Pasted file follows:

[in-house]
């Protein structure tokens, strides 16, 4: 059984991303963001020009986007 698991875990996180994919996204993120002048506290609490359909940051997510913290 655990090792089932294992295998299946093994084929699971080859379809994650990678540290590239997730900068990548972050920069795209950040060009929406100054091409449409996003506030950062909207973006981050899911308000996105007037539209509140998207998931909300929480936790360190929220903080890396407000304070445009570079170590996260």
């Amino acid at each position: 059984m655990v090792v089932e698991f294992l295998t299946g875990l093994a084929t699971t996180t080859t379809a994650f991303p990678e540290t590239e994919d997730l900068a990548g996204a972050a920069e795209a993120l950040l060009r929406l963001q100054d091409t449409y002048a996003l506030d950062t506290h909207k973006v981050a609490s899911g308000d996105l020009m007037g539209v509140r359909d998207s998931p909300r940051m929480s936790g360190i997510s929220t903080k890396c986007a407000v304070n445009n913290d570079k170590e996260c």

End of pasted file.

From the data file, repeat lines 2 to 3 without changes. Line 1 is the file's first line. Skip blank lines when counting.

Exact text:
């Protein structure tokens, strides 16, 4: 059984991303963001020009986007 698991875990996180994919996204993120002048506290609490359909940051997510913290 655990090792089932294992295998299946093994084929699971080859379809994650990678540290590239997730900068990548972050920069795209950040060009929406100054091409449409996003506030950062909207973006981050899911308000996105007037539209509140998207998931909300929480936790360190929220903080890396407000304070445009570079170590996260």
């Amino acid at each position: 059984m655990v090792v089932e698991f294992l295998t299946g875990l093994a084929t699971t996180t080859t379809a994650f991303p990678e540290t590239e994919d997730l900068a990548g996204a972050a920069e795209a993120l950040l060009r929406l963001q100054d091409t449409y002048a996003l506030d950062t506290h909207k973006v981050a609490s899911g308000d996105l020009m007037g539209v509140r359909d998207s998931p909300r940051m929480s936790g360190i997510s929220t903080k890396c986007a407000v304070n445009n913290d570079k170590e996260c």